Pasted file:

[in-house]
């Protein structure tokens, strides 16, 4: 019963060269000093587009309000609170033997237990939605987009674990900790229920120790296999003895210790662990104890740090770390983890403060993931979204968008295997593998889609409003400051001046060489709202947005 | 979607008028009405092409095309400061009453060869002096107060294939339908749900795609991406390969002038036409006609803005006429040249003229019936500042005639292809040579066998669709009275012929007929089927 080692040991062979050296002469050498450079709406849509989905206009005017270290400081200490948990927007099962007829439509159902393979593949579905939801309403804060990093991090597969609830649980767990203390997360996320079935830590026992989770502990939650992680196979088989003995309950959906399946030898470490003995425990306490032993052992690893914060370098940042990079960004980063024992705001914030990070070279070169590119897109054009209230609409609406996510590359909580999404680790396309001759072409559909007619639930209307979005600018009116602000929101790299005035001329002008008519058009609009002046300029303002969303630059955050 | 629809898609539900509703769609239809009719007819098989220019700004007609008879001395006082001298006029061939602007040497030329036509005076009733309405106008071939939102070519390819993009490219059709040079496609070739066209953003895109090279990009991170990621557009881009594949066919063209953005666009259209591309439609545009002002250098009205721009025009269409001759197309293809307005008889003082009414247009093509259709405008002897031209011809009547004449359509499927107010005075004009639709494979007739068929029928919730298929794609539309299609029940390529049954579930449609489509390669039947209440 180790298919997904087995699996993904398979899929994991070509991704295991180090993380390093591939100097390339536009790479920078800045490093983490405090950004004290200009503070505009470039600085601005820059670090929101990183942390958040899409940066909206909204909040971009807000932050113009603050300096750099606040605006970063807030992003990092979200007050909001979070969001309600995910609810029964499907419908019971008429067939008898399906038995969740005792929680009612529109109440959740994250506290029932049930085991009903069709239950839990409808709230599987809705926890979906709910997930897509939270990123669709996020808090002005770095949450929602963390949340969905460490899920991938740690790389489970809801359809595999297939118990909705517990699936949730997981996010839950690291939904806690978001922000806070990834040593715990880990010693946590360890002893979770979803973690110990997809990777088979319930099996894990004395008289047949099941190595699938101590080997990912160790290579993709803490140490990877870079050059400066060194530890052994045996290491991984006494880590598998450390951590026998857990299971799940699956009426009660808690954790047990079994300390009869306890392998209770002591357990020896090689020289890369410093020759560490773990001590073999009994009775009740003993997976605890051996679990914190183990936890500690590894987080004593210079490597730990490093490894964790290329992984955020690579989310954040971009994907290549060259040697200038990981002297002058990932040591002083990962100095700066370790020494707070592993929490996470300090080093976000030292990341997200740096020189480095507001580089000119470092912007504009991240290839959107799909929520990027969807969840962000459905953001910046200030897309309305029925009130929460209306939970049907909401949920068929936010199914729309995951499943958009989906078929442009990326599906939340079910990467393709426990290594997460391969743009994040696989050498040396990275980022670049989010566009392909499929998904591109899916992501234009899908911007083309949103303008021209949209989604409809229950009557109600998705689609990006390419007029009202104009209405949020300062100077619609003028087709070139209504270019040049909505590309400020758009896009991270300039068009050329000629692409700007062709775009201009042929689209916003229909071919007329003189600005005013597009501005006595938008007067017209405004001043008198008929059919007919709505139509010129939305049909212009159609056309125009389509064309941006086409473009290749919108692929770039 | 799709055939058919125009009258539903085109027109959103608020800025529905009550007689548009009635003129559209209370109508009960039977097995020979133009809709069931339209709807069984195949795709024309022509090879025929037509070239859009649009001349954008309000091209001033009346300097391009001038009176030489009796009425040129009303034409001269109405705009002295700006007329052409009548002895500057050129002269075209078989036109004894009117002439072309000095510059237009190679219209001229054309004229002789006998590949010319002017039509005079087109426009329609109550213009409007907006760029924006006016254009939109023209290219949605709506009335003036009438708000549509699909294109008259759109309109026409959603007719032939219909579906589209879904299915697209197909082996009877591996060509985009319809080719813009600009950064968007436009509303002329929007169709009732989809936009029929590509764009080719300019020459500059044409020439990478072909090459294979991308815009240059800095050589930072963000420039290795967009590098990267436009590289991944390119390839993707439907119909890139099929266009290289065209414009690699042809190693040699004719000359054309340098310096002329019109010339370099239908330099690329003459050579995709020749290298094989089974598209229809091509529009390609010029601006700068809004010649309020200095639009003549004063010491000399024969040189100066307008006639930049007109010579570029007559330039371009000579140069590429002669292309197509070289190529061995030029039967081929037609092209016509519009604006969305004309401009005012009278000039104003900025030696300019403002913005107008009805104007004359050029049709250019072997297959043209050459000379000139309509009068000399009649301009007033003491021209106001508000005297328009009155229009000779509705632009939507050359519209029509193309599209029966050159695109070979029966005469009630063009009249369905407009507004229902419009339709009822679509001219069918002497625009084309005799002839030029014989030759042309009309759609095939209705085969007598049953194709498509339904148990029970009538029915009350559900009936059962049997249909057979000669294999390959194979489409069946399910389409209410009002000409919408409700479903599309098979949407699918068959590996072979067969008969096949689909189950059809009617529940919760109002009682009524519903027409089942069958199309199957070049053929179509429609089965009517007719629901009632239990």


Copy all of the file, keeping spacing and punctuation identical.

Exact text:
[in-house]
């Protein structure tokens, strides 16, 4: 019963060269000093587009309000609170033997237990939605987009674990900790229920120790296999003895210790662990104890740090770390983890403060993931979204968008295997593998889609409003400051001046060489709202947005 | 979607008028009405092409095309400061009453060869002096107060294939339908749900795609991406390969002038036409006609803005006429040249003229019936500042005639292809040579066998669709009275012929007929089927 080692040991062979050296002469050498450079709406849509989905206009005017270290400081200490948990927007099962007829439509159902393979593949579905939801309403804060990093991090597969609830649980767990203390997360996320079935830590026992989770502990939650992680196979088989003995309950959906399946030898470490003995425990306490032993052992690893914060370098940042990079960004980063024992705001914030990070070279070169590119897109054009209230609409609406996510590359909580999404680790396309001759072409559909007619639930209307979005600018009116602000929101790299005035001329002008008519058009609009002046300029303002969303630059955050 | 629809898609539900509703769609239809009719007819098989220019700004007609008879001395006082001298006029061939602007040497030329036509005076009733309405106008071939939102070519390819993009490219059709040079496609070739066209953003895109090279990009991170990621557009881009594949066919063209953005666009259209591309439609545009002002250098009205721009025009269409001759197309293809307005008889003082009414247009093509259709405008002897031209011809009547004449359509499927107010005075004009639709494979007739068929029928919730298929794609539309299609029940390529049954579930449609489509390669039947209440 180790298919997904087995699996993904398979899929994991070509991704295991180090993380390093591939100097390339536009790479920078800045490093983490405090950004004290200009503070505009470039600085601005820059670090929101990183942390958040899409940066909206909204909040971009807000932050113009603050300096750099606040605006970063807030992003990092979200007050909001979070969001309600995910609810029964499907419908019971008429067939008898399906038995969740005792929680009612529109109440959740994250506290029932049930085991009903069709239950839990409808709230599987809705926890979906709910997930897509939270990123669709996020808090002005770095949450929602963390949340969905460490899920991938740690790389489970809801359809595999297939118990909705517990699936949730997981996010839950690291939904806690978001922000806070990834040593715990880990010693946590360890002893979770979803973690110990997809990777088979319930099996894990004395008289047949099941190595699938101590080997990912160790290579993709803490140490990877870079050059400066060194530890052994045996290491991984006494880590598998450390951590026998857990299971799940699956009426009660808690954790047990079994300390009869306890392998209770002591357990020896090689020289890369410093020759560490773990001590073999009994009775009740003993997976605890051996679990914190183990936890500690590894987080004593210079490597730990490093490894964790290329992984955020690579989310954040971009994907290549060259040697200038990981002297002058990932040591002083990962100095700066370790020494707070592993929490996470300090080093976000030292990341997200740096020189480095507001580089000119470092912007504009991240290839959107799909929520990027969807969840962000459905953001910046200030897309309305029925009130929460209306939970049907909401949920068929936010199914729309995951499943958009989906078929442009990326599906939340079910990467393709426990290594997460391969743009994040696989050498040396990275980022670049989010566009392909499929998904591109899916992501234009899908911007083309949103303008021209949209989604409809229950009557109600998705689609990006390419007029009202104009209405949020300062100077619609003028087709070139209504270019040049909505590309400020758009896009991270300039068009050329000629692409700007062709775009201009042929689209916003229909071919007329003189600005005013597009501005006595938008007067017209405004001043008198008929059919007919709505139509010129939305049909212009159609056309125009389509064309941006086409473009290749919108692929770039 | 799709055939058919125009009258539903085109027109959103608020800025529905009550007689548009009635003129559209209370109508009960039977097995020979133009809709069931339209709807069984195949795709024309022509090879025929037509070239859009649009001349954008309000091209001033009346300097391009001038009176030489009796009425040129009303034409001269109405705009002295700006007329052409009548002895500057050129002269075209078989036109004894009117002439072309000095510059237009190679219209001229054309004229002789006998590949010319002017039509005079087109426009329609109550213009409007907006760029924006006016254009939109023209290219949605709506009335003036009438708000549509699909294109008259759109309109026409959603007719032939219909579906589209879904299915697209197909082996009877591996060509985009319809080719813009600009950064968007436009509303002329929007169709009732989809936009029929590509764009080719300019020459500059044409020439990478072909090459294979991308815009240059800095050589930072963000420039290795967009590098990267436009590289991944390119390839993707439907119909890139099929266009290289065209414009690699042809190693040699004719000359054309340098310096002329019109010339370099239908330099690329003459050579995709020749290298094989089974598209229809091509529009390609010029601006700068809004010649309020200095639009003549004063010491000399024969040189100066307008006639930049007109010579570029007559330039371009000579140069590429002669292309197509070289190529061995030029039967081929037609092209016509519009604006969305004309401009005012009278000039104003900025030696300019403002913005107008009805104007004359050029049709250019072997297959043209050459000379000139309509009068000399009649301009007033003491021209106001508000005297328009009155229009000779509705632009939507050359519209029509193309599209029966050159695109070979029966005469009630063009009249369905407009507004229902419009339709009822679509001219069918002497625009084309005799002839030029014989030759042309009309759609095939209705085969007598049953194709498509339904148990029970009538029915009350559900009936059962049997249909057979000669294999390959194979489409069946399910389409209410009002000409919408409700479903599309098979949407699918068959590996072979067969008969096949689909189950059809009617529940919760109002009682009524519903027409089942069958199309199957070049053929179509429609089965009517007719629901009632239990």